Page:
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Aannsha’s Blog #63 – Hand print at Patara

When we hired the car for a week so we could go to Kemer to complete our residency application, I was very excited because it meant we’d have the freedom to explore some of the ancient ruins in the area.

We’d heard that Patara was well worth the visit as it was situated close to a long wide beach reminiscent of an Australian beach, and it also had an extraordinarily well preserved Lycian site that is still being excavated. So one less than bright – but at least not rainy – day, we hopped in the car and headed north out of Kaş on the D400 main road for around 50 minutes, turning left at the well-marked road sign.

Patara's long beach

As we got closer to our destination we came to the entrance where we paid 30TL for the two of us (less than AU$4 per person) and that allowed us entry 10 times over 10 days. We continued through the entry and passed some interesting looking ruins in the distance on the right that seemed to be nestled in amongst farming land. Eventually we came to the beach, where we parked in a large and empty car park (there were no other visitors that day as it was the winter low season).

Turtle sanctuary

The beach was indeed long and being deserted it did indeed remind me of an Australian beach! Patara beach is the second largest Turkish sanctuary for loggerhead turtles which have been laying their eggs there for – can you believe it – 40 million years! There are strict times when you can and cannot visit, and the signs also tell you that you can’t sunbathe on the nesting areas. I was very impressed with this.

After visiting the beach we took the car to another large, empty car park that had a very informative sign outlining the site’s history. Baz has shared this in detail in his blog but suffice it to say that Patara, which dates back to 1300BC was a prominent Lycian city with a population of around 20,000. Due to looting and invasions over several centuries the city fell into decline, and by the middle ages it was just a small medieval village situated on an estuary that was fast silting up. The harbour finally silted up and the marsh became a breeding ground for malaria carrying mosquitoes, bringing an end to what was once Lycia's major naval and trading port.

Panorama of some of Patara

It was only when we began walking towards the ruins that I gained an idea of the true perspective and size of this place. This place was so interesting, we kept moving from one amazing building to the next, and after over five hours of exploring, we reluctantly headed home.

Patara ruins including amphitheatre

The amphitheatre was large enough to seat 6,000 people and had been modified by the Romans to allow for gladiatorial fighting. Parts of the wall did seem to have lost the battle to a couple of earthquakes but essentially it was intact and I could imagine people from all walks of ancient life enjoying music, theatre and deathly entertainment.

We walked from there via a cluster of excavated building foundations to a restored Assembly Hall. As we approached the Hall, I saw a portion of a pillar. What surprised me was that this was heart shaped. I simply had to take a photo of this!

Heart shaped column piece

This is where the elected representatives of the Lycian league met and made important decisions. It contains seating in a semicircle like an amphitheatre, but also has a podium and surrounding offices. The original marble floor is intact and covered with protective glass, so it gave me the feeling of walking in the original building. I even gave a speech to the assembly (Baz) about needing to conserve more grain for winter!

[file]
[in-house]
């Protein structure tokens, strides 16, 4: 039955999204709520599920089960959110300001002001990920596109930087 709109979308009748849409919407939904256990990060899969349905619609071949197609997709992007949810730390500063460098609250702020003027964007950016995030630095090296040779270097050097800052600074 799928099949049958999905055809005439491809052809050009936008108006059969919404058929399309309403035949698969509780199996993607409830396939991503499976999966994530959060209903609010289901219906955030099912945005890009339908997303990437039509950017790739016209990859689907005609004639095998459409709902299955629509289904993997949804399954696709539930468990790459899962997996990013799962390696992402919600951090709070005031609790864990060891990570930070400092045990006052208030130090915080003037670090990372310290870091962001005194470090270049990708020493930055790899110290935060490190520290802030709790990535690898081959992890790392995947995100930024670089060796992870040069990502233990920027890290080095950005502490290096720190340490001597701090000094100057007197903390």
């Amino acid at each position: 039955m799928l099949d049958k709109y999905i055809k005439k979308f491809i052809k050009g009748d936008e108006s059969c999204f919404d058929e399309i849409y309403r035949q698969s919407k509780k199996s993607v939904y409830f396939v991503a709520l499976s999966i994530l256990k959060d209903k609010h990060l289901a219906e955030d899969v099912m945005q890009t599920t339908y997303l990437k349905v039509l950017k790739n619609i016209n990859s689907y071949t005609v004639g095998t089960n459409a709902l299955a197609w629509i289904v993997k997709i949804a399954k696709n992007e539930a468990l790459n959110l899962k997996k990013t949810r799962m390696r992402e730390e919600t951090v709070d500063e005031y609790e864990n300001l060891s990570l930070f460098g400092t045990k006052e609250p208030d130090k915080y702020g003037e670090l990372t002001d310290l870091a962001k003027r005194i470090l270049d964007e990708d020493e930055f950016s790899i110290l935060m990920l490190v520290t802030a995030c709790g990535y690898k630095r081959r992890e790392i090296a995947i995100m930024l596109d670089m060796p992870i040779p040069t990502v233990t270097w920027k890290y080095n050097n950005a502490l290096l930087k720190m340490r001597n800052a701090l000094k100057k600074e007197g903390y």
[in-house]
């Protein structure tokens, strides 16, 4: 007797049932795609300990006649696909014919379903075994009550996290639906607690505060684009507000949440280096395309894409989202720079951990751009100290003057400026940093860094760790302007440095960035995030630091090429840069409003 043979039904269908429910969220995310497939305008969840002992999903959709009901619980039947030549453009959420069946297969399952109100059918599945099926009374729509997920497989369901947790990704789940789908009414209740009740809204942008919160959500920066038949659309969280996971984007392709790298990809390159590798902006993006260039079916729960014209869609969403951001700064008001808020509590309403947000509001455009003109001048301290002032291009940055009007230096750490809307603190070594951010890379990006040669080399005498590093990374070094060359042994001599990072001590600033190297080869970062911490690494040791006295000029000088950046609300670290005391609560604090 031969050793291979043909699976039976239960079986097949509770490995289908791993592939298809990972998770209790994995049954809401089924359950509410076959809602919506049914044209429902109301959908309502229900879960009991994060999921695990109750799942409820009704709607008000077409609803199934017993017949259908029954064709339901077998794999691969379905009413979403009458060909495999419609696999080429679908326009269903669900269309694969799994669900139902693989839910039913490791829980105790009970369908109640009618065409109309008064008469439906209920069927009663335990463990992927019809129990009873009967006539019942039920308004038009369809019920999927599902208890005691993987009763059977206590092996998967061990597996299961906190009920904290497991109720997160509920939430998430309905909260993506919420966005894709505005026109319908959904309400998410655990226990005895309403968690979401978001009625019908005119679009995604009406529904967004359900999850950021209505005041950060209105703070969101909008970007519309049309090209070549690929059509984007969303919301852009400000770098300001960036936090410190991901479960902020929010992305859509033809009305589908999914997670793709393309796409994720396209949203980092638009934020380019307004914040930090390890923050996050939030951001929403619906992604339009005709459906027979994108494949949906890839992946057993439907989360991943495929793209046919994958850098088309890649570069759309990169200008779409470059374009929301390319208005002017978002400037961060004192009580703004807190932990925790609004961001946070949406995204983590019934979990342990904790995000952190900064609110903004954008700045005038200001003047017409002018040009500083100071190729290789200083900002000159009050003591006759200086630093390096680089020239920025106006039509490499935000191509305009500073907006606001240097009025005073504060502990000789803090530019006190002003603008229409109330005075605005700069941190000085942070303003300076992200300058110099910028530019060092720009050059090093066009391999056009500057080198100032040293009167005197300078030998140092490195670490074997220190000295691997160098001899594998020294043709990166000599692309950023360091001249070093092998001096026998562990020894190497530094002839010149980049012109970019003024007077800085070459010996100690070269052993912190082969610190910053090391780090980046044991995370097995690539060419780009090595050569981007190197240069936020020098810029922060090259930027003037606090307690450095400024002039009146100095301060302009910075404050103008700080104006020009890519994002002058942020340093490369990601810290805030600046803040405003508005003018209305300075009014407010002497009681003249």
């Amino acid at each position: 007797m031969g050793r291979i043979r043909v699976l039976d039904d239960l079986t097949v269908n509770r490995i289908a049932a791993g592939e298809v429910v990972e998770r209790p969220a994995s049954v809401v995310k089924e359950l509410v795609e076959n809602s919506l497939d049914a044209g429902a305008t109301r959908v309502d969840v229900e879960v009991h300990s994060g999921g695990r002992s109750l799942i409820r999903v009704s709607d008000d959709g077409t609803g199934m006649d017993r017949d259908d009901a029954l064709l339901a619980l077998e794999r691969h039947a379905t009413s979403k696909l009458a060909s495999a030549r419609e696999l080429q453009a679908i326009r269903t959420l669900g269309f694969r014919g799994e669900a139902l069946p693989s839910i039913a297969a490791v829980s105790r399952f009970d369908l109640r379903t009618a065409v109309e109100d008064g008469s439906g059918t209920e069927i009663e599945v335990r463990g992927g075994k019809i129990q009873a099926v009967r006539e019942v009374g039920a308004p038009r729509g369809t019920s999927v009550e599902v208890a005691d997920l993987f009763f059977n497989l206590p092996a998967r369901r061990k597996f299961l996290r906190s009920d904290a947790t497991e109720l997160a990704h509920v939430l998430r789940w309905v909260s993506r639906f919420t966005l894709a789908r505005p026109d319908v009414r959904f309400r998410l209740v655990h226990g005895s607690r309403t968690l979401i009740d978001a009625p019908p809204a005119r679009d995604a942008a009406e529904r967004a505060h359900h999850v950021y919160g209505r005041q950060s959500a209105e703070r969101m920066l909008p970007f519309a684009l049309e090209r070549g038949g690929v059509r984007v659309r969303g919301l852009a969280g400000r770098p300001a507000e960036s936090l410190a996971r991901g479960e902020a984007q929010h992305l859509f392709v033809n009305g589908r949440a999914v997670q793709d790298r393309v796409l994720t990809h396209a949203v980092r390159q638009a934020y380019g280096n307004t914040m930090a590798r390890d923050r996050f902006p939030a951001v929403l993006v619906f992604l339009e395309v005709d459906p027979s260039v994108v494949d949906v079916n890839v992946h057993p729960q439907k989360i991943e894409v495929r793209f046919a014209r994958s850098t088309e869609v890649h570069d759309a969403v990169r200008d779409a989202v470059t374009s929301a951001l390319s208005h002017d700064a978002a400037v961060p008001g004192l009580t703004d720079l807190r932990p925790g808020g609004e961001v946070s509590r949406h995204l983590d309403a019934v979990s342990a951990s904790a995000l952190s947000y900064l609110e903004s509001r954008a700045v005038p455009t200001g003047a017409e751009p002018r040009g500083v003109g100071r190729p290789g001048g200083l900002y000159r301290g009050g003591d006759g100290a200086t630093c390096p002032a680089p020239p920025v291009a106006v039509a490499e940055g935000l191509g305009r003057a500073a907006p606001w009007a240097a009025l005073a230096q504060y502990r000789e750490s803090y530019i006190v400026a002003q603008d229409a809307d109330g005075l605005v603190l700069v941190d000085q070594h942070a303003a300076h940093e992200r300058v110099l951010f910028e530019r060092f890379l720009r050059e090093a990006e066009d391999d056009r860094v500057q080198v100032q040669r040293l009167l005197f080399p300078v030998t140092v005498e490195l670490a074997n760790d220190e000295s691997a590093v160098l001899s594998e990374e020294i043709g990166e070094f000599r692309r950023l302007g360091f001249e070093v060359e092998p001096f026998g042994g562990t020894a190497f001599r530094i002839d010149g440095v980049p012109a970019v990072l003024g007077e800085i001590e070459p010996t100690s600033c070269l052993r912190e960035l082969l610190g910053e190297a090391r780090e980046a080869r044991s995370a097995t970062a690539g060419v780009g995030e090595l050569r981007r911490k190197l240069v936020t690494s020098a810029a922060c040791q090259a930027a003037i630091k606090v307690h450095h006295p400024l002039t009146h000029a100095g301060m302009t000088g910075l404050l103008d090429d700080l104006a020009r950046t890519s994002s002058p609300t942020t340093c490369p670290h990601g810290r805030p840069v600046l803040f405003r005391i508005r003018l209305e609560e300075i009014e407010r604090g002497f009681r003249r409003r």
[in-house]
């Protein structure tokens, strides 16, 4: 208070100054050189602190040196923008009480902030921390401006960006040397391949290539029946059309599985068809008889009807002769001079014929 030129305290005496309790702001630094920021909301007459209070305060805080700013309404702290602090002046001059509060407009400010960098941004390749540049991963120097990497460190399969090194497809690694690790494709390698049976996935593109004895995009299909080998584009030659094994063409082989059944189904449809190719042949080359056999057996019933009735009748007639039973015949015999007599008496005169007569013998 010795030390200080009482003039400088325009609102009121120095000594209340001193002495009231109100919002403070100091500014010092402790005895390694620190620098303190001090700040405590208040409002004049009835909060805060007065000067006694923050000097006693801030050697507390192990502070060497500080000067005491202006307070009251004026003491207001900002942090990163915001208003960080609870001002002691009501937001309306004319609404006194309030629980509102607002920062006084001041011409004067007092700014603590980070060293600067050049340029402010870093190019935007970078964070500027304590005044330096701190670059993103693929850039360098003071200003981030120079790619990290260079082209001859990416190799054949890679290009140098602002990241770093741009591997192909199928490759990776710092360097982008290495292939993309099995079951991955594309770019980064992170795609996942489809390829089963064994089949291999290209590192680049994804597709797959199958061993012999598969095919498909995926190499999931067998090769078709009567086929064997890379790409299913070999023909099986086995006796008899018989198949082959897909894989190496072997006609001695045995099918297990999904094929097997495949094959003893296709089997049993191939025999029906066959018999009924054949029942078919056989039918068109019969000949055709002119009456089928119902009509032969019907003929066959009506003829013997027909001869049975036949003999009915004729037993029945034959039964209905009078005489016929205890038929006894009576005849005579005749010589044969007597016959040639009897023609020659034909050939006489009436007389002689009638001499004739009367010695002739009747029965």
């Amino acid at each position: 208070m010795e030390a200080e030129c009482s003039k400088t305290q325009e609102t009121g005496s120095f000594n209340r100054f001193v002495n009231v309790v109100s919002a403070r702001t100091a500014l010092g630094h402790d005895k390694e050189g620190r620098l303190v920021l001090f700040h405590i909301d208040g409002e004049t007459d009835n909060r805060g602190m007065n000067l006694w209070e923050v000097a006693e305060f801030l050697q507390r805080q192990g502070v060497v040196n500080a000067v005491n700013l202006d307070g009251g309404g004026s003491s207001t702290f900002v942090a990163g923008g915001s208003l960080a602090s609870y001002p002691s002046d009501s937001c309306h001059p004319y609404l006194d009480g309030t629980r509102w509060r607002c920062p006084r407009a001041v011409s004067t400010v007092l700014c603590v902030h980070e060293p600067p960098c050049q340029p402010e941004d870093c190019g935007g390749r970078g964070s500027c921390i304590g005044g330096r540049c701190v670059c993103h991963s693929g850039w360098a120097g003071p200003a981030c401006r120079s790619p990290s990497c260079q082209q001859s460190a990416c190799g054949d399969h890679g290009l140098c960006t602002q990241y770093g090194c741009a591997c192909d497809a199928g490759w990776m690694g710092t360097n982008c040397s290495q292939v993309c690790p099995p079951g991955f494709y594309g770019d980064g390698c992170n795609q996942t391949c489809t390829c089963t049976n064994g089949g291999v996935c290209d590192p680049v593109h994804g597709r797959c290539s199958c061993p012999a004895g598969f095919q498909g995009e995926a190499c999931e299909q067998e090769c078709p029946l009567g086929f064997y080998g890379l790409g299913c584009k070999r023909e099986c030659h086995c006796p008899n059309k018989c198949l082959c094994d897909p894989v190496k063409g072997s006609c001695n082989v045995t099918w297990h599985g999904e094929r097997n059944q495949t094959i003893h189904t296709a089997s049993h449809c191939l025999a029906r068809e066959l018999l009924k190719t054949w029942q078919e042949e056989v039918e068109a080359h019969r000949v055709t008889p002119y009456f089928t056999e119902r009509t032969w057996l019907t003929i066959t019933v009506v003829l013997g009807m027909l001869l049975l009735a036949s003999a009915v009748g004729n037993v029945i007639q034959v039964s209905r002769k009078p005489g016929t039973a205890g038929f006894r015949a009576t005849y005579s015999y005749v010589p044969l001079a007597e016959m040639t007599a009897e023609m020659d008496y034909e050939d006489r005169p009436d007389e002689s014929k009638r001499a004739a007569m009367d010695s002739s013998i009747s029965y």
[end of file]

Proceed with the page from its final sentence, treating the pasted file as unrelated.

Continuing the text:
We had a bite to eat back at the car and while Baz flew his drone I found a secluded place to have a wee (as the toilets were locked). Baz managed to crash his drone into a tunnel wall, but not breaking it. It turns out that when you fly the drone through a tunnel it loses the signal from the controller! Good lesson learned with little damage.

While I waited for Baz to complete his drone footage, I discovered a beautiful and peaceful glade by an old tree and sat in the sun on a large rock, meditating on the history of this place.

Glade at Patara

We then headed onwards, past the Assembly Hall down a path that had the bases of large columns lining one side, which evoked a feeling of walking towards something grand.

And something grand it was.

Walking through an opening in the wall at the end of the colonnade the path opened out onto a wide walkway what must have been main street. It is 12.6 metres wide with a 1.5m eastern sidewalk. About 90 metres have been excavated so far with more underground and submerged by water. This has large pillars on either side, some of them made of granite from Egypt. I loved exploring what would have been shops, some of which had alcoves into smaller rooms at the back. I could almost hear the bustling of people going about their daily shopping and business.

We also explored a Roman Temple, the city’s baths, the cistern that supplied water from a higher point on a hill which even had the original pipework! There was a large and impressive gymnasium building and towards the outskirts of the ruins was a large archway that held the remains of an aqueduct.

Baths at Patara

Patara was amazing and I’m so very glad we chose to visit there. It was timely going just before Christmas, as apparently Saint Nicholas – who we know as Santa Claus – was born there!

One of the most memorable discoveries for me, was one tile – in many strewn on the streets – that bore the handprint of its maker. Obviously this UNESCO site is protected, so I left it in situ, but here is a photograph that I took to share with you.

Hand print on piece of tile
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